Create Internal Leadership Programs: This goes along with career succession or mapping. You can’t expect employees to do it all on their own. If you want to develop great future leaders than you need to create programs that instruct and enlighten. “Leadership and development programs work really well in companies like Raytheon, GE and a lot of other companies, because they get millennials moving around to different groups and departments,” says Schawbel.
Create Workplace Flexibility: No doubt about it, millennials want to work where and when they want. Experts agree they don’t want to be tied to the office or to the 9-5 grind that so many of us are used to.
“Millennials feel like there is no direct correlation between the level of work or output they have and whether they are sitting in their office where you can see them. They feel like ‘if I’m doing a great job here, I can do it from anywhere’ and it’s difficult to argue with that when you have so many remote teams and remote environments that are working,” says Rucker.
The answer to this quandary is that employers need to come up with a different way of measuring their employee’s success. Being in your assigned place every day doesn’t make you a great employee; completing projects and hitting deadlines does. “Take the brilliance that they have and create base delivery models so that you can tie their productivity into meeting deadlines and deliverables as opposed to have them sitting in a seat every day,” says Rucker.
Use Mentoring/Reverse Mentoring or Pairing: There is a lot of value in creating a mentoring or reverse mentoring program within your company. If you find a way to do it properly you’ll get innovation and expertise combined with out-of-the-box thinking.
According to the experts, if you can create a mentoring situation where the millennials are treated as valuable and you treat the veterans as valuable, then you can create an idea lab or think tank environment where issues are discussed more broadly. According to Rucker, employers who approach it from this perspective will wind up on top.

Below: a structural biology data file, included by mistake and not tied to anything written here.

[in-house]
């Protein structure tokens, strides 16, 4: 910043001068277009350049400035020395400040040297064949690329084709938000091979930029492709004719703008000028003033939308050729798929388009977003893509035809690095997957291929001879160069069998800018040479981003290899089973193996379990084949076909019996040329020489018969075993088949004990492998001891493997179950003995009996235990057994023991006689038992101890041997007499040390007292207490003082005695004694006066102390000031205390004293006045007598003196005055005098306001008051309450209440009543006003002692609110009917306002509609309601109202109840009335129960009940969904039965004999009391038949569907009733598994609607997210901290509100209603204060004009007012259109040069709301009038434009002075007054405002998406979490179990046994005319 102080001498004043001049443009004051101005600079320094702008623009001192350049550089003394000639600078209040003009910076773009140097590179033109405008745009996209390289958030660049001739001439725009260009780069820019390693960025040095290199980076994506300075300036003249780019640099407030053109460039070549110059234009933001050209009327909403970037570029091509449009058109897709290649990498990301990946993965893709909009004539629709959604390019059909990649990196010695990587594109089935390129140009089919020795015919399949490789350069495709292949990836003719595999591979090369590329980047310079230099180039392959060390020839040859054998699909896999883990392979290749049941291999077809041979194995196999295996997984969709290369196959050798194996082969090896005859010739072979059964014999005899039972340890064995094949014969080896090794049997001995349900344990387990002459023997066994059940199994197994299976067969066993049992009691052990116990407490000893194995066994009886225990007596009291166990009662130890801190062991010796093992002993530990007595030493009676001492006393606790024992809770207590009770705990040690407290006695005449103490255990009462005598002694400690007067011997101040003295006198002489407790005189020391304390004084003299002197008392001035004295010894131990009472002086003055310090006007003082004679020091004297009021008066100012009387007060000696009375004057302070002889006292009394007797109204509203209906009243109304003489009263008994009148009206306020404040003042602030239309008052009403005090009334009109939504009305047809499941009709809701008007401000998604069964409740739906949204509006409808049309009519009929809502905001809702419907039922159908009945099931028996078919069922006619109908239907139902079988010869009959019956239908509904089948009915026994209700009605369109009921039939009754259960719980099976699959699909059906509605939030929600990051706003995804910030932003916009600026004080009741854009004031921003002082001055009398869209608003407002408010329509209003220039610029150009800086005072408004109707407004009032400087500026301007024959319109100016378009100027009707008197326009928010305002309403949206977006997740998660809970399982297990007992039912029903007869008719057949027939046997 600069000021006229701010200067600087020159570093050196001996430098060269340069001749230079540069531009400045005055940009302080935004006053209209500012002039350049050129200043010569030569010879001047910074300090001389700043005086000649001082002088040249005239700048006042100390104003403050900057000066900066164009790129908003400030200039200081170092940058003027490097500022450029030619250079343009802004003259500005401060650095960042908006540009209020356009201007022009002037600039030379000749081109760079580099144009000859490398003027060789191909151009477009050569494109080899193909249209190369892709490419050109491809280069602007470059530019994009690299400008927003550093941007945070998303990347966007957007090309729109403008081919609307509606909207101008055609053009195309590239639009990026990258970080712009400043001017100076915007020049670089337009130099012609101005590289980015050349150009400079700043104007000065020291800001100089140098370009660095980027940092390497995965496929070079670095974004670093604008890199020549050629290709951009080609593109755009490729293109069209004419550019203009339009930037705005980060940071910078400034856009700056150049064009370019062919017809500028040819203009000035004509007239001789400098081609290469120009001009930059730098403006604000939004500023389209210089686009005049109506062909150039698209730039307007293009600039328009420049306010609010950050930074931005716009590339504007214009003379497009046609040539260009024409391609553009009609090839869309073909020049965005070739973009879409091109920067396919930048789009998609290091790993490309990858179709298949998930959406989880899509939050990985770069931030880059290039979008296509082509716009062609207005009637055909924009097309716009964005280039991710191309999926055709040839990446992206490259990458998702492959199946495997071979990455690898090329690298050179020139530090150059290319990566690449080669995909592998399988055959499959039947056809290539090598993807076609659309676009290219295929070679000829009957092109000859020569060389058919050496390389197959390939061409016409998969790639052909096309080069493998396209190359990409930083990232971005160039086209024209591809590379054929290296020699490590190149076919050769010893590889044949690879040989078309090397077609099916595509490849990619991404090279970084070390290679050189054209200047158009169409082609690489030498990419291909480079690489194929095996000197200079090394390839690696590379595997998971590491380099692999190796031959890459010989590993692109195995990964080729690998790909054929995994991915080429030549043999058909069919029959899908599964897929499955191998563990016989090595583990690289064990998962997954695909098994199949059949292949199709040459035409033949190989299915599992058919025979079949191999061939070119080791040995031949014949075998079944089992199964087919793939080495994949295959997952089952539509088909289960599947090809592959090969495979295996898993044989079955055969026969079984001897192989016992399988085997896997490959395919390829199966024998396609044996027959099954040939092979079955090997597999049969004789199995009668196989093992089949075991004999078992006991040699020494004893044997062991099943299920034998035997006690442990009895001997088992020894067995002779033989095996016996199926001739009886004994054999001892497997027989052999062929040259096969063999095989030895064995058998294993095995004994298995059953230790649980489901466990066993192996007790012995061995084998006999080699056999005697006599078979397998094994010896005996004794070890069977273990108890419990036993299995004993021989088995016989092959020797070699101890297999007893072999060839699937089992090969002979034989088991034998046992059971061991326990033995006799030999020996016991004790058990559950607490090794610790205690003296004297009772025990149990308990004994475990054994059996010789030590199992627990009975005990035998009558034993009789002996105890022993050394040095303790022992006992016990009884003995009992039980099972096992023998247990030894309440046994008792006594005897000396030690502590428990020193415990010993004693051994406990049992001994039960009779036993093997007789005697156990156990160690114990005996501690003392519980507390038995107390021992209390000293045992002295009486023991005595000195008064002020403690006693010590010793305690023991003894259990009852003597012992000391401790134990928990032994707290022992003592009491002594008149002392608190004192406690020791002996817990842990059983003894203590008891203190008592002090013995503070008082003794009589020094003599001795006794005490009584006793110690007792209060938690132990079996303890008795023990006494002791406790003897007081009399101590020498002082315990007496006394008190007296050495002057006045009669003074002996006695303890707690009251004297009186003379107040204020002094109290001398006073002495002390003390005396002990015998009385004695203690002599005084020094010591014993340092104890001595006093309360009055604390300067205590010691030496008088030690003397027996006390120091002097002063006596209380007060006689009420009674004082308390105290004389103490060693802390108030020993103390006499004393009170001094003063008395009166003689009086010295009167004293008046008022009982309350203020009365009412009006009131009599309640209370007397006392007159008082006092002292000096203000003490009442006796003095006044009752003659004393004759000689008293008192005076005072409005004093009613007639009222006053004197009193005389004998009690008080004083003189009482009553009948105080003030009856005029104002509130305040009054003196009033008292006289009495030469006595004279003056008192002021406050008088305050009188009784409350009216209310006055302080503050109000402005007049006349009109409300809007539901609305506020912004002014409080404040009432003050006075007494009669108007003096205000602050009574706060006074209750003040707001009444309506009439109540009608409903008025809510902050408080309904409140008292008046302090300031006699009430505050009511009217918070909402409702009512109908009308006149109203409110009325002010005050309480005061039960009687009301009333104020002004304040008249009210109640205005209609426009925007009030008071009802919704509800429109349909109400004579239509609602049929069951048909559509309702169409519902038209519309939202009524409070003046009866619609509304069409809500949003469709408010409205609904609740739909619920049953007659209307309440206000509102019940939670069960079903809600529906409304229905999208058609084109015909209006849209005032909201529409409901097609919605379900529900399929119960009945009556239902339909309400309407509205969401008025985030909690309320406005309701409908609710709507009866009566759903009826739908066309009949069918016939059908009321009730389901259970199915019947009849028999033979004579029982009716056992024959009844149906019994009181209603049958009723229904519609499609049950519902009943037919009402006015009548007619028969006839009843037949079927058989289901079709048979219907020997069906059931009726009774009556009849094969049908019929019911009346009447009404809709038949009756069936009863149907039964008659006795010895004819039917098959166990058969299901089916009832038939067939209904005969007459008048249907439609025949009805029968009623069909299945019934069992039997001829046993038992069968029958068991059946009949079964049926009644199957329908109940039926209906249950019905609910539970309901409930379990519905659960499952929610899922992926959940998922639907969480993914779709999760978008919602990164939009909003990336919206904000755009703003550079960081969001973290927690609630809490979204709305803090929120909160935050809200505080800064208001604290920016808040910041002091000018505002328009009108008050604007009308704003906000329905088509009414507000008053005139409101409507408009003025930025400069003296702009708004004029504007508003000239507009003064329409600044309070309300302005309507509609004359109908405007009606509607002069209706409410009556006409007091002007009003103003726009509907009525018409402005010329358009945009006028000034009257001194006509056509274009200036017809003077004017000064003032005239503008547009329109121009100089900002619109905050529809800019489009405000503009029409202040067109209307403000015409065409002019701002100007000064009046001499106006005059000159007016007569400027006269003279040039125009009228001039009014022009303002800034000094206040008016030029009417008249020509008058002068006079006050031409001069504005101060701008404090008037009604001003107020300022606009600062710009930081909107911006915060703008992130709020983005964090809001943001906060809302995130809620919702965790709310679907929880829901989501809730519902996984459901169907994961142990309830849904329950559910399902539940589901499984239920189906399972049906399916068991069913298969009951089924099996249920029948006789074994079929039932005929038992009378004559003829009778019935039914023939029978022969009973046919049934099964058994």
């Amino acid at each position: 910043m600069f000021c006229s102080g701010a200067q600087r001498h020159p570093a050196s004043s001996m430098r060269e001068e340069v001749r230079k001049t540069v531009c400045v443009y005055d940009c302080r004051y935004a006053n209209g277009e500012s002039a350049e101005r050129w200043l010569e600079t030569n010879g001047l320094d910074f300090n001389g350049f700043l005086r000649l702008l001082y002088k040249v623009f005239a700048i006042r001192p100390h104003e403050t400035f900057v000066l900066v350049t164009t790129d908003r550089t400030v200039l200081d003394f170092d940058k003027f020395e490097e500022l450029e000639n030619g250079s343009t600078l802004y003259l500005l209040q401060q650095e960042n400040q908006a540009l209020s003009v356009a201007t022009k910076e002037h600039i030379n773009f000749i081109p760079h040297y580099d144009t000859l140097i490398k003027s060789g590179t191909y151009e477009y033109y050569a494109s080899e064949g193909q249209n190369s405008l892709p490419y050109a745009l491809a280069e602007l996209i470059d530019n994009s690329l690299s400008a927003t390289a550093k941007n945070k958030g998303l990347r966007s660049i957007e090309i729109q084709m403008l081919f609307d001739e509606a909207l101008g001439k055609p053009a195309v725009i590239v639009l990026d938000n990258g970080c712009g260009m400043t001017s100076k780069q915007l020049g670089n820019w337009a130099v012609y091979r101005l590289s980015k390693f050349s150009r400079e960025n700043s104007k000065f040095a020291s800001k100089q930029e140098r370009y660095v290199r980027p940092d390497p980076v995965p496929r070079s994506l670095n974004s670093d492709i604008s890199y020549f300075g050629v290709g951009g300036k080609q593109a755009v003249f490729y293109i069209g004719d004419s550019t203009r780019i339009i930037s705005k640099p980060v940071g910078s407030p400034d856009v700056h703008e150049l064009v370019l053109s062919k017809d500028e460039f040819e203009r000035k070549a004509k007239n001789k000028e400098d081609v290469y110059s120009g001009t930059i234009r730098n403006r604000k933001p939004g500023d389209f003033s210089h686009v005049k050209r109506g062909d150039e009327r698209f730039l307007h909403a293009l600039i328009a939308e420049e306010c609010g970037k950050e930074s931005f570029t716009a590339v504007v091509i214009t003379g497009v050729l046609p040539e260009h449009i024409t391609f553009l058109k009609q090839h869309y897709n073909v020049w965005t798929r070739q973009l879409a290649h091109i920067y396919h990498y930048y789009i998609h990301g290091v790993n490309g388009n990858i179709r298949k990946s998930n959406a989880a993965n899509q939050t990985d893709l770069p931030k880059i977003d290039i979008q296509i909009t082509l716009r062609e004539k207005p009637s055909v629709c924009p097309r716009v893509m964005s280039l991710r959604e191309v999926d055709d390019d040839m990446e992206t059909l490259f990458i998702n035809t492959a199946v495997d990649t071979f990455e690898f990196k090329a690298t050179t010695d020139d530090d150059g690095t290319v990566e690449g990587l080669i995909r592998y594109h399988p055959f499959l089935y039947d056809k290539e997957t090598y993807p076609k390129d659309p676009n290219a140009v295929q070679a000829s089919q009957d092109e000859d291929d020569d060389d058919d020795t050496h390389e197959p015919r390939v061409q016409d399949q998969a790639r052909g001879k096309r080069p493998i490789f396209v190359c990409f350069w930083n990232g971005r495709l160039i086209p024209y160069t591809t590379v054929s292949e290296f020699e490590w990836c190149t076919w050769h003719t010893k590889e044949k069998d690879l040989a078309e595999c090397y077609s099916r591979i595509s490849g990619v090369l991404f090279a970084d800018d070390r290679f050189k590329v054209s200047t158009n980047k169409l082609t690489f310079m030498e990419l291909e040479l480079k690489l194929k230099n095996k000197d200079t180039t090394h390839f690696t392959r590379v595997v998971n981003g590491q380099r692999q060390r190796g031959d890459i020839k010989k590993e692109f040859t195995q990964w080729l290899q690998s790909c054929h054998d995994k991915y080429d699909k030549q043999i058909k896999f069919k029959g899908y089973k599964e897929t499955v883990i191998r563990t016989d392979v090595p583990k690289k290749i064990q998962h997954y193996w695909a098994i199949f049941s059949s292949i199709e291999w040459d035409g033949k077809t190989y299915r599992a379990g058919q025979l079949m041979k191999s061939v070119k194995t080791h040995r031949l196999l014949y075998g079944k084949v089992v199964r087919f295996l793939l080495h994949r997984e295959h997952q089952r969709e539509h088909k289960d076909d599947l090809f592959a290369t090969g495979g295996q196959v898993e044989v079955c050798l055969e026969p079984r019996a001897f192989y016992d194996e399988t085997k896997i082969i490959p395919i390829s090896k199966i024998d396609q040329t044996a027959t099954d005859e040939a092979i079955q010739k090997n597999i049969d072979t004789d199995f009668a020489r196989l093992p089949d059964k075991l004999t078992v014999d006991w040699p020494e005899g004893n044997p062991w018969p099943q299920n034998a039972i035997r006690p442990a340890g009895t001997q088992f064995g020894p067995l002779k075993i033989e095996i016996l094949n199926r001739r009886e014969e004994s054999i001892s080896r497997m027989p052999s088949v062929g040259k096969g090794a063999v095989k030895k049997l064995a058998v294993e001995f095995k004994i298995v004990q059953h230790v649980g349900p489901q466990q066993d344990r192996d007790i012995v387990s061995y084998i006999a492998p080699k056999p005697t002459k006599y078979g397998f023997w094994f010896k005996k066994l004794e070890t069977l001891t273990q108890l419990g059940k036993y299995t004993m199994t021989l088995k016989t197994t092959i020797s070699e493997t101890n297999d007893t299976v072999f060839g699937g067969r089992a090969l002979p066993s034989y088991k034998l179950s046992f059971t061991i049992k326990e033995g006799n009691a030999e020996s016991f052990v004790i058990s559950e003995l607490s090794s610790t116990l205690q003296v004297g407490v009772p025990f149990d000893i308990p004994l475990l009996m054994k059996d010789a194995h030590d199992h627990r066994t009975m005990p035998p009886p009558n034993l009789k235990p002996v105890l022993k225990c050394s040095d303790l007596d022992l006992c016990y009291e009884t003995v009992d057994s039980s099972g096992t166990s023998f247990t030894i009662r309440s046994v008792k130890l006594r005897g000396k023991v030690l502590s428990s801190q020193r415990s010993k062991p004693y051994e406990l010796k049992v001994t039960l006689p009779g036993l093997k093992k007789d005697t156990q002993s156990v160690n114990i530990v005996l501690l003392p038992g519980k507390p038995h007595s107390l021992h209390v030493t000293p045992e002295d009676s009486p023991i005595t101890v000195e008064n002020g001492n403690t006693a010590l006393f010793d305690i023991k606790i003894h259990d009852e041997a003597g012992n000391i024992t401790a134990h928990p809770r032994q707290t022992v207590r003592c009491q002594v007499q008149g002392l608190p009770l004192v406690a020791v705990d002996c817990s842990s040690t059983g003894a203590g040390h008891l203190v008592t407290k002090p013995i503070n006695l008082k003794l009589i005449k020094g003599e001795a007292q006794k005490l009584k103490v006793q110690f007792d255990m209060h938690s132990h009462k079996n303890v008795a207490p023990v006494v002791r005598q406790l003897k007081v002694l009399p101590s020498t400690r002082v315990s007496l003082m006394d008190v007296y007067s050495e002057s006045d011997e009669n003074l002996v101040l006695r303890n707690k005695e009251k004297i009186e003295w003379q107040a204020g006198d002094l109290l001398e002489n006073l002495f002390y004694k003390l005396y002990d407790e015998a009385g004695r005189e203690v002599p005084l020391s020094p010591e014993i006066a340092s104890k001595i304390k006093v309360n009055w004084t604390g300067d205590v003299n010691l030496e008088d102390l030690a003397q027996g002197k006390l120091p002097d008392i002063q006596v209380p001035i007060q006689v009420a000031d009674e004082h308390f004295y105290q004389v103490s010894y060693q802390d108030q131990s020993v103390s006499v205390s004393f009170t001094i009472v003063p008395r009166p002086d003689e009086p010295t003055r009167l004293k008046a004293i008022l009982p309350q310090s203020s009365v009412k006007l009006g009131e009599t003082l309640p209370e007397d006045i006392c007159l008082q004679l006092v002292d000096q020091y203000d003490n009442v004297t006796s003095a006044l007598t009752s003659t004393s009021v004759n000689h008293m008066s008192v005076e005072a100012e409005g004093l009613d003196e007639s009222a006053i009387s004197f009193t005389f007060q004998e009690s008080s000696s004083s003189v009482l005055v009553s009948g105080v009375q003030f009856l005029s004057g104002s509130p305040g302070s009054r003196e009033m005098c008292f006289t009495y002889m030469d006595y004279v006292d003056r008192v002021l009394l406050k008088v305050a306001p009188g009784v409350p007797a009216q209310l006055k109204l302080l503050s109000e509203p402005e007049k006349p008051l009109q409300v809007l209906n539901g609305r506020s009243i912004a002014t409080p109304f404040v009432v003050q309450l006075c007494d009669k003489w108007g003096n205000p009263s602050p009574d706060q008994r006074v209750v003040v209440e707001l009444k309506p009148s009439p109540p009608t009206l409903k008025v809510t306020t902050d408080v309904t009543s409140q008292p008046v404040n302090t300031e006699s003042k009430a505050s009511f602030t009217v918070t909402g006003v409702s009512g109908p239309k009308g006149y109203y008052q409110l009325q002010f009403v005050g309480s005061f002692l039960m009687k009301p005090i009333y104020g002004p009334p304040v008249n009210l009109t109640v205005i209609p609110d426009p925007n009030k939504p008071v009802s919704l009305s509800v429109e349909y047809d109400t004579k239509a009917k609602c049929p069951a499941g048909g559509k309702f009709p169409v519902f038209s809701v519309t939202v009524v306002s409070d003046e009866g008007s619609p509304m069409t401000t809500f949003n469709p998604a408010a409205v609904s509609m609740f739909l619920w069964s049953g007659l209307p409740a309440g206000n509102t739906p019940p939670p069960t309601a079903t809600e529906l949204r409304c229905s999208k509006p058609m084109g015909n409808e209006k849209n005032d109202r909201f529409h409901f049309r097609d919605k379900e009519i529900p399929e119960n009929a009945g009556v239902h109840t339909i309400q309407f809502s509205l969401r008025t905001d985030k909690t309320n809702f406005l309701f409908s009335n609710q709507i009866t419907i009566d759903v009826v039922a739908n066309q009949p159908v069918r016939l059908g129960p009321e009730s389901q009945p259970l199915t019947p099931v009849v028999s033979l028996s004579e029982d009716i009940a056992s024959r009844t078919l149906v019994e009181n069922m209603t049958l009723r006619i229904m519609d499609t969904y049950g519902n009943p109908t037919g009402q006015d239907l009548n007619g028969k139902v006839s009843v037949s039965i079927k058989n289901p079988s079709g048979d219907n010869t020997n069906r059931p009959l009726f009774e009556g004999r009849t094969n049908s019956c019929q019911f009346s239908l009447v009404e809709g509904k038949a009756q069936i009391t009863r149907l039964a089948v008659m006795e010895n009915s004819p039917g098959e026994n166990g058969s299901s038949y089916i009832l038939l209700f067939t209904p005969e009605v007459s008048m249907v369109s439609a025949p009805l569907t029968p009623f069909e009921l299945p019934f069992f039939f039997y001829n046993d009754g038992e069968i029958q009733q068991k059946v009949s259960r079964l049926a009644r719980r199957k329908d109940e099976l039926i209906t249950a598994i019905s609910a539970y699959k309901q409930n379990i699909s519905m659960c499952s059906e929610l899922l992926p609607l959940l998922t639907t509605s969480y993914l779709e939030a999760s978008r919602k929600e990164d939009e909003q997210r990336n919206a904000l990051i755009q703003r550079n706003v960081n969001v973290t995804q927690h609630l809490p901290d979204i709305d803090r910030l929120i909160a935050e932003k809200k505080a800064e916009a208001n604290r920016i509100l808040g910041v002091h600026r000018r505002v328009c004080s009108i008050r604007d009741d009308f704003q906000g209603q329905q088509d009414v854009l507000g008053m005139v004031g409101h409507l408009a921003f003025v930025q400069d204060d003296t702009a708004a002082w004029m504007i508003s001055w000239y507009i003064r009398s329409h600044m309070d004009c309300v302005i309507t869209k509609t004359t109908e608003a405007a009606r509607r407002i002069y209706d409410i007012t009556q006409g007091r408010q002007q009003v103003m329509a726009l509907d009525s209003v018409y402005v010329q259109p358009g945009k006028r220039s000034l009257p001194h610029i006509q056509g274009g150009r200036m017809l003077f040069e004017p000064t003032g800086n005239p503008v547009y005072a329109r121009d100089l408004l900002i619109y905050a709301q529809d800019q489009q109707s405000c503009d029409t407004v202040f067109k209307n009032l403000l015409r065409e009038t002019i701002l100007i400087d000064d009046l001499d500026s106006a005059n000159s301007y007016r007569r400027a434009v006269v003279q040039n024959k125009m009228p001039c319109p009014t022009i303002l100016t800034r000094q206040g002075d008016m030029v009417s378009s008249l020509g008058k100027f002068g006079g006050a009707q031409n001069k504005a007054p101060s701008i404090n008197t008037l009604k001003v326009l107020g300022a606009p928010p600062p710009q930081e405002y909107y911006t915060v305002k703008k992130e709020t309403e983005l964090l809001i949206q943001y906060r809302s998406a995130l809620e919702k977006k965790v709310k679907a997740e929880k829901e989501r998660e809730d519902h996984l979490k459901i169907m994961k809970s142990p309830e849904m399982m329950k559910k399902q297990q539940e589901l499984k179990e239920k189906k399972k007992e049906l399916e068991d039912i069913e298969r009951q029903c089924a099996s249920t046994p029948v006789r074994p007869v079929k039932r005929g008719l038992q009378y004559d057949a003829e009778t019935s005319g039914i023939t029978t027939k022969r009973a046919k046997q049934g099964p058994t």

“There is an incredible amount of value in employees who have been there five or 10 years. The thinking is perhaps they are sedentary, but in reality they know the business very well , they know who your customers and competition are, the dirt on your industry and what it takes to be successful. When you pair them with a millennial who understands the new culture, the new technology and new ways of thinking it can be impactful. They could explain that something the company is about to spend millions on can be done with a $2 app,” says Rucker.
“We use what is referred to as pairing, where we have millennials share their values and experiences with older generations or veteran employees, many whom have a ‘this is how it is and this is how it’s done’ mindset. We have found tremendous value in the give-and-take that comes from that. It builds up a certain amount of respect among the generations,” says Cullen.
Are Employer’s Hesitant to Hire Millennials?
While there are people out there who may choose an older employee over a millennial, Schawbel says the current state of the economy is to blame. “It’s the marketplace and less about generational stereotypes. Employers are looking for the person who can do the job the best and add the most value. It’s less about generations and more about outcomes. Can you deliver and fit in the corporate culture?
“They are misunderstood and are very talented. The secret is to find out how to manage them,” says Cullen. Spend the time to make sure that there is a cultural fit as well as a skills fit. According to Cullen, you really have to have a more open engagement and dialogue with millennials to get inside what their hot buttons are and what’s going to help them be their most productive.
“Anytime a company is thinking about hiring a millennial, [you] should spend at least half a day that demonstrates a day in the life of this job. Bring that millennial into your environment and seat them with a person in that role. That way there will be no confusion about what that role is,” says Cullen.
Building a Millennial Workforce
Millennials clearly approach the workplace from a different perspective. This is a product of the environment they were raised in and an immersion in tech that started from birth. With that said, other generations have had similar sentiments about the generation that come after them.
The key may be to stop looking at the generational differences and start focusing more on our commonalities. We all want a good boss who listens and understands. We all want more flexible hours, better pay and a company that we are proud to work for.